The Self-Defense Forces have opened an investigation into a senior Defense Ministry official suspected of leaking classified information to a reporter about a Chinese submarine accident in the South China Sea, sources said.
An SDF investigation squad has searched the home and office of the 49-year-old colonel so it can develop the case as a violation of the SDF Law, the sources said Thursday.
The squad has been questioning the colonel on a voluntary basis, the sources said.
But it has not targeted the Yomiuri Shimbun, which reported the incident in its May 31, 2005, morning edition, quoting defense sources in Japan and the United States.
Any raid carried out on a news agency to investigate its sources would stir intense public debate about the public’s right to know and the freedom of the press, legal experts say.
Defense Minister Fumio Kyuma admitted Friday that an investigation was being conducted but declined comment on the case because the probe is ongoing.
Current legislation is generally designed to punish those who leak secret information, not reporters who access information during work, Kyuma said.
“Regardless of whether it results in mass media reports, it is a problem if intelligence that is not supposed to be leaked ends up being leaked,” Kyuma said.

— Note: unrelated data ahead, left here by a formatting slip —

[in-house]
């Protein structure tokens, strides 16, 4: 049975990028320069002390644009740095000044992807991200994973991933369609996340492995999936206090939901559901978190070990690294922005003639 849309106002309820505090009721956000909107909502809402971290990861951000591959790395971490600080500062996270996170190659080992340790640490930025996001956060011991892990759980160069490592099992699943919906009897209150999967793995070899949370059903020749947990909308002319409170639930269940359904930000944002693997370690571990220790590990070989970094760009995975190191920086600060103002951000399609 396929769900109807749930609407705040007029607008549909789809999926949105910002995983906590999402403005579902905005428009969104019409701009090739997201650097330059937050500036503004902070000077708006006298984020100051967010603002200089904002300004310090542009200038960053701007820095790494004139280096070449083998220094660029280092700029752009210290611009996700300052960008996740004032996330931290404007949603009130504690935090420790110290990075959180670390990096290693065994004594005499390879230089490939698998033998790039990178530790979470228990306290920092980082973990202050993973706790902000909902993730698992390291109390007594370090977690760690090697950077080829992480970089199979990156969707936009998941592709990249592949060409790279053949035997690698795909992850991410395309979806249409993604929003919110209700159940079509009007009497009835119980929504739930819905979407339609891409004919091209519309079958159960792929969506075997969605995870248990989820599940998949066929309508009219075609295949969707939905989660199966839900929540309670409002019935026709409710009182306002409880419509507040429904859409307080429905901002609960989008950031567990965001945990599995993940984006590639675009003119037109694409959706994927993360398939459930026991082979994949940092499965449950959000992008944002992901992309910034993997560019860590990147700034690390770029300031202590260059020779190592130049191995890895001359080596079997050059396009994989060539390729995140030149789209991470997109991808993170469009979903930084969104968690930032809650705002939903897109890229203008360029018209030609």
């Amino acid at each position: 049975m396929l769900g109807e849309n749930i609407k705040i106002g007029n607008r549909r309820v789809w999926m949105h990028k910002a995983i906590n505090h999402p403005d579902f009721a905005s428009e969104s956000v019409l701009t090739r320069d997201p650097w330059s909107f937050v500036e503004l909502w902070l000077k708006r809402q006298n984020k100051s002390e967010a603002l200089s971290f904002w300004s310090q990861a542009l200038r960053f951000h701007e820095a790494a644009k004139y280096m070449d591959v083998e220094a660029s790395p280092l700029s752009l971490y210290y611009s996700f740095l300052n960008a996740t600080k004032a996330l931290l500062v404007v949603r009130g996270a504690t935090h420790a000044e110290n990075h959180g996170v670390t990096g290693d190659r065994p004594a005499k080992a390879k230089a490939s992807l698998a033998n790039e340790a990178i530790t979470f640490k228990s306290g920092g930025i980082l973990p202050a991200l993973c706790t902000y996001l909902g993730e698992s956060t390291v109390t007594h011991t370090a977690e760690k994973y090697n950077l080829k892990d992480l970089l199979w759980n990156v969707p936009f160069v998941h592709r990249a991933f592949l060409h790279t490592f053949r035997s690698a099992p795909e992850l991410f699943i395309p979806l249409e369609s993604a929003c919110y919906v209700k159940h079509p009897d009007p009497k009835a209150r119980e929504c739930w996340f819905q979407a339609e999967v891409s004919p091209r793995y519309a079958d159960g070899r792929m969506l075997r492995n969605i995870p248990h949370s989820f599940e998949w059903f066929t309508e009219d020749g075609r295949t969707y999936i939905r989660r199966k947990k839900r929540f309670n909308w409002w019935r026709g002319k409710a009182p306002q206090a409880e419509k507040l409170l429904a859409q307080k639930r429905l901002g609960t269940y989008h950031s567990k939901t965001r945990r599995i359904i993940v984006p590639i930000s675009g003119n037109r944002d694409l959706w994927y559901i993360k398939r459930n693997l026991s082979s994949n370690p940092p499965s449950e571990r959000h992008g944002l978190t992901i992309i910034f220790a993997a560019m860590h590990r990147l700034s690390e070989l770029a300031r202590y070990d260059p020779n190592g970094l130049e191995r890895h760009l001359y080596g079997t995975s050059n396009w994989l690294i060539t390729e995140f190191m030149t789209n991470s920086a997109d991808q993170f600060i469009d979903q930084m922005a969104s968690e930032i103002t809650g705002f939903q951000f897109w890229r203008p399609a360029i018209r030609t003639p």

Such leaks could prevent other countries from providing Japan with sensitive information or equipment, he said.
The colonel was working at the then Defense Agency’s Defense Intelligence Headquarters when he allegedly provided a Yomiuri reporter with information about the submarine accident.
The article quoted Japanese and U.S. defense sources who confirmed that the Chinese navy’s submarine was believed to have caught fire and rendered immobile while traveling in the South China Sea several days earlier.
The colonel had been assigned to the Defense Intelligence Headquarters’ radio department to analyze communications involving foreign military forces intercepted by the SDF, the sources said.